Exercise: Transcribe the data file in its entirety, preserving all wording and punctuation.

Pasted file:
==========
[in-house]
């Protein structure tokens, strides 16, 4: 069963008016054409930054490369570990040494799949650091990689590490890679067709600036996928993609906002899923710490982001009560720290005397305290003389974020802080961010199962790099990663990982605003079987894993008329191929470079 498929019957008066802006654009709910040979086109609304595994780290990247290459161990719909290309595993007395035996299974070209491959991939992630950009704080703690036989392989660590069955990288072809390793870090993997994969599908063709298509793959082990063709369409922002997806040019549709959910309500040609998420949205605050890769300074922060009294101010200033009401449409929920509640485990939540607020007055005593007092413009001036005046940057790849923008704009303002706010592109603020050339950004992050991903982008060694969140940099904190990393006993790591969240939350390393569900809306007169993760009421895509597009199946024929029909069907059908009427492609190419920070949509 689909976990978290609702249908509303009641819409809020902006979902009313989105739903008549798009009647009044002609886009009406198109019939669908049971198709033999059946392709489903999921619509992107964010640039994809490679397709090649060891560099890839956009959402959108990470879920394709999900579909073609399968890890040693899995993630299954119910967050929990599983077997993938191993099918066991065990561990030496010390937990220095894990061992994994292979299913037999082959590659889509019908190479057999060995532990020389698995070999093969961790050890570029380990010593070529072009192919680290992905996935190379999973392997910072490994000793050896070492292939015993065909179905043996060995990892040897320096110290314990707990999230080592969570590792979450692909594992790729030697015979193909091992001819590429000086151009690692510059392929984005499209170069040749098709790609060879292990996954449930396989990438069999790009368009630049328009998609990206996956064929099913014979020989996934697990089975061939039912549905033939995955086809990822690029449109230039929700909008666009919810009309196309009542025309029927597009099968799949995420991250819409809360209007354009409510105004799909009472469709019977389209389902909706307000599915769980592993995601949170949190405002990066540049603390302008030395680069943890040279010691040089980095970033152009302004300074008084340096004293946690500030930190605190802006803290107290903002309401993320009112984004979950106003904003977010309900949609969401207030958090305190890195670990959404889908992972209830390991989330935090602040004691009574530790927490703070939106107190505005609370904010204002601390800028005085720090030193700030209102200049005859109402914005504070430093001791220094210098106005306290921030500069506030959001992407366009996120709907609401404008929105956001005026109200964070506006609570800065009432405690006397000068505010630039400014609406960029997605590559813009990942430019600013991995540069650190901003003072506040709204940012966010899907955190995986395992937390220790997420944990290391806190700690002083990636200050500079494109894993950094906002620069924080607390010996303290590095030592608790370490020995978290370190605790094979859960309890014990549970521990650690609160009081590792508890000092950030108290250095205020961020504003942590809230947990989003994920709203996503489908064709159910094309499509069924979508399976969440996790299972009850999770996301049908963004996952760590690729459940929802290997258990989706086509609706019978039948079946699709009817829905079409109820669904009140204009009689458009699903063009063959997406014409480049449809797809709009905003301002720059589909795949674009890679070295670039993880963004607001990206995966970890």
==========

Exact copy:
[in-house]
């Protein structure tokens, strides 16, 4: 069963008016054409930054490369570990040494799949650091990689590490890679067709600036996928993609906002899923710490982001009560720290005397305290003389974020802080961010199962790099990663990982605003079987894993008329191929470079 498929019957008066802006654009709910040979086109609304595994780290990247290459161990719909290309595993007395035996299974070209491959991939992630950009704080703690036989392989660590069955990288072809390793870090993997994969599908063709298509793959082990063709369409922002997806040019549709959910309500040609998420949205605050890769300074922060009294101010200033009401449409929920509640485990939540607020007055005593007092413009001036005046940057790849923008704009303002706010592109603020050339950004992050991903982008060694969140940099904190990393006993790591969240939350390393569900809306007169993760009421895509597009199946024929029909069907059908009427492609190419920070949509 689909976990978290609702249908509303009641819409809020902006979902009313989105739903008549798009009647009044002609886009009406198109019939669908049971198709033999059946392709489903999921619509992107964010640039994809490679397709090649060891560099890839956009959402959108990470879920394709999900579909073609399968890890040693899995993630299954119910967050929990599983077997993938191993099918066991065990561990030496010390937990220095894990061992994994292979299913037999082959590659889509019908190479057999060995532990020389698995070999093969961790050890570029380990010593070529072009192919680290992905996935190379999973392997910072490994000793050896070492292939015993065909179905043996060995990892040897320096110290314990707990999230080592969570590792979450692909594992790729030697015979193909091992001819590429000086151009690692510059392929984005499209170069040749098709790609060879292990996954449930396989990438069999790009368009630049328009998609990206996956064929099913014979020989996934697990089975061939039912549905033939995955086809990822690029449109230039929700909008666009919810009309196309009542025309029927597009099968799949995420991250819409809360209007354009409510105004799909009472469709019977389209389902909706307000599915769980592993995601949170949190405002990066540049603390302008030395680069943890040279010691040089980095970033152009302004300074008084340096004293946690500030930190605190802006803290107290903002309401993320009112984004979950106003904003977010309900949609969401207030958090305190890195670990959404889908992972209830390991989330935090602040004691009574530790927490703070939106107190505005609370904010204002601390800028005085720090030193700030209102200049005859109402914005504070430093001791220094210098106005306290921030500069506030959001992407366009996120709907609401404008929105956001005026109200964070506006609570800065009432405690006397000068505010630039400014609406960029997605590559813009990942430019600013991995540069650190901003003072506040709204940012966010899907955190995986395992937390220790997420944990290391806190700690002083990636200050500079494109894993950094906002620069924080607390010996303290590095030592608790370490020995978290370190605790094979859960309890014990549970521990650690609160009081590792508890000092950030108290250095205020961020504003942590809230947990989003994920709203996503489908064709159910094309499509069924979508399976969440996790299972009850999770996301049908963004996952760590690729459940929802290997258990989706086509609706019978039948079946699709009817829905079409109820669904009140204009009689458009699903063009063959997406014409480049449809797809709009905003301002720059589909795949674009890679070295670039993880963004607001990206995966970890």